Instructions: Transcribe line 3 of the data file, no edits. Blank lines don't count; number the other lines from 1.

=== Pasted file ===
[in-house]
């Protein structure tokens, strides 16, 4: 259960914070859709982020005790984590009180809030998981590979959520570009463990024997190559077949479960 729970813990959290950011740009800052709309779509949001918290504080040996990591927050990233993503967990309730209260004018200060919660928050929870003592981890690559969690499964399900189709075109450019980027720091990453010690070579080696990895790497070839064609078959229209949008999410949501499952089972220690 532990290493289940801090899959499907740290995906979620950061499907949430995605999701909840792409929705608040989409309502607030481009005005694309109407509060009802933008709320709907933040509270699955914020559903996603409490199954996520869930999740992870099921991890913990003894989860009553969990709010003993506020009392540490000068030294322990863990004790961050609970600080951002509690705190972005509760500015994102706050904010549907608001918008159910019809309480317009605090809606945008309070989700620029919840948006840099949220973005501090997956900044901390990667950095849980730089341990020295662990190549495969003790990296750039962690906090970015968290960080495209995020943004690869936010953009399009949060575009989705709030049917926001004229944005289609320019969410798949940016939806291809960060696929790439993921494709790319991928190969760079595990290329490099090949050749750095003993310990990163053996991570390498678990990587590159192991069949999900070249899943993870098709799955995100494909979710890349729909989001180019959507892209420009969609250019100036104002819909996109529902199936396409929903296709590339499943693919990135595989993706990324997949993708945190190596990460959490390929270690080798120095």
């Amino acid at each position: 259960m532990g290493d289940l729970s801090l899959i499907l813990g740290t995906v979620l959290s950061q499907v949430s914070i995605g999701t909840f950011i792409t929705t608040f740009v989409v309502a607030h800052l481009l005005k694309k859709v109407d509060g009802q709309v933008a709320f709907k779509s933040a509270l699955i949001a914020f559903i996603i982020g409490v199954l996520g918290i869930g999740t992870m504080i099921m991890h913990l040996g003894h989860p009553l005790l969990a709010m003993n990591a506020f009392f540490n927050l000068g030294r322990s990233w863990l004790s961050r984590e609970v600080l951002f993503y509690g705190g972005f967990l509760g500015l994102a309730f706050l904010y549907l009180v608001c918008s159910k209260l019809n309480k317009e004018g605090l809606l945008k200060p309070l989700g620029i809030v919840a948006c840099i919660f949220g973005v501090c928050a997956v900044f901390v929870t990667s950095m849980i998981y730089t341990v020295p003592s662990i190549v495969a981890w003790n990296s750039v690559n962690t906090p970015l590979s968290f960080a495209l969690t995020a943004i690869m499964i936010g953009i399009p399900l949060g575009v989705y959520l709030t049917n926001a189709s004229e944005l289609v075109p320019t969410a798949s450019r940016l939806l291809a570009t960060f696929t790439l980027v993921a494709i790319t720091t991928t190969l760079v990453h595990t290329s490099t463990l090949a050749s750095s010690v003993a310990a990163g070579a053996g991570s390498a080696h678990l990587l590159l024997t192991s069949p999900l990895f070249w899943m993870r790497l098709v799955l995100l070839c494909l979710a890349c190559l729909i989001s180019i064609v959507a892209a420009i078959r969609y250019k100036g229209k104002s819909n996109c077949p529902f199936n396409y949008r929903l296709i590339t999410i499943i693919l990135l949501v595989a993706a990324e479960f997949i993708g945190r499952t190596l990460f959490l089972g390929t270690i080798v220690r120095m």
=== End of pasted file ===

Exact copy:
């Amino acid at each position: 259960m532990g290493d289940l729970s801090l899959i499907l813990g740290t995906v979620l959290s950061q499907v949430s914070i995605g999701t909840f950011i792409t929705t608040f740009v989409v309502a607030h800052l481009l005005k694309k859709v109407d509060g009802q709309v933008a709320f709907k779509s933040a509270l699955i949001a914020f559903i996603i982020g409490v199954l996520g918290i869930g999740t992870m504080i099921m991890h913990l040996g003894h989860p009553l005790l969990a709010m003993n990591a506020f009392f540490n927050l000068g030294r322990s990233w863990l004790s961050r984590e609970v600080l951002f993503y509690g705190g972005f967990l509760g500015l994102a309730f706050l904010y549907l009180v608001c918008s159910k209260l019809n309480k317009e004018g605090l809606l945008k200060p309070l989700g620029i809030v919840a948006c840099i919660f949220g973005v501090c928050a997956v900044f901390v929870t990667s950095m849980i998981y730089t341990v020295p003592s662990i190549v495969a981890w003790n990296s750039v690559n962690t906090p970015l590979s968290f960080a495209l969690t995020a943004i690869m499964i936010g953009i399009p399900l949060g575009v989705y959520l709030t049917n926001a189709s004229e944005l289609v075109p320019t969410a798949s450019r940016l939806l291809a570009t960060f696929t790439l980027v993921a494709i790319t720091t991928t190969l760079v990453h595990t290329s490099t463990l090949a050749s750095s010690v003993a310990a990163g070579a053996g991570s390498a080696h678990l990587l590159l024997t192991s069949p999900l990895f070249w899943m993870r790497l098709v799955l995100l070839c494909l979710a890349c190559l729909i989001s180019i064609v959507a892209a420009i078959r969609y250019k100036g229209k104002s819909n996109c077949p529902f199936n396409y949008r929903l296709i590339t999410i499943i693919l990135l949501v595989a993706a990324e479960f997949i993708g945190r499952t190596l990460f959490l089972g390929t270690i080798v220690r120095m």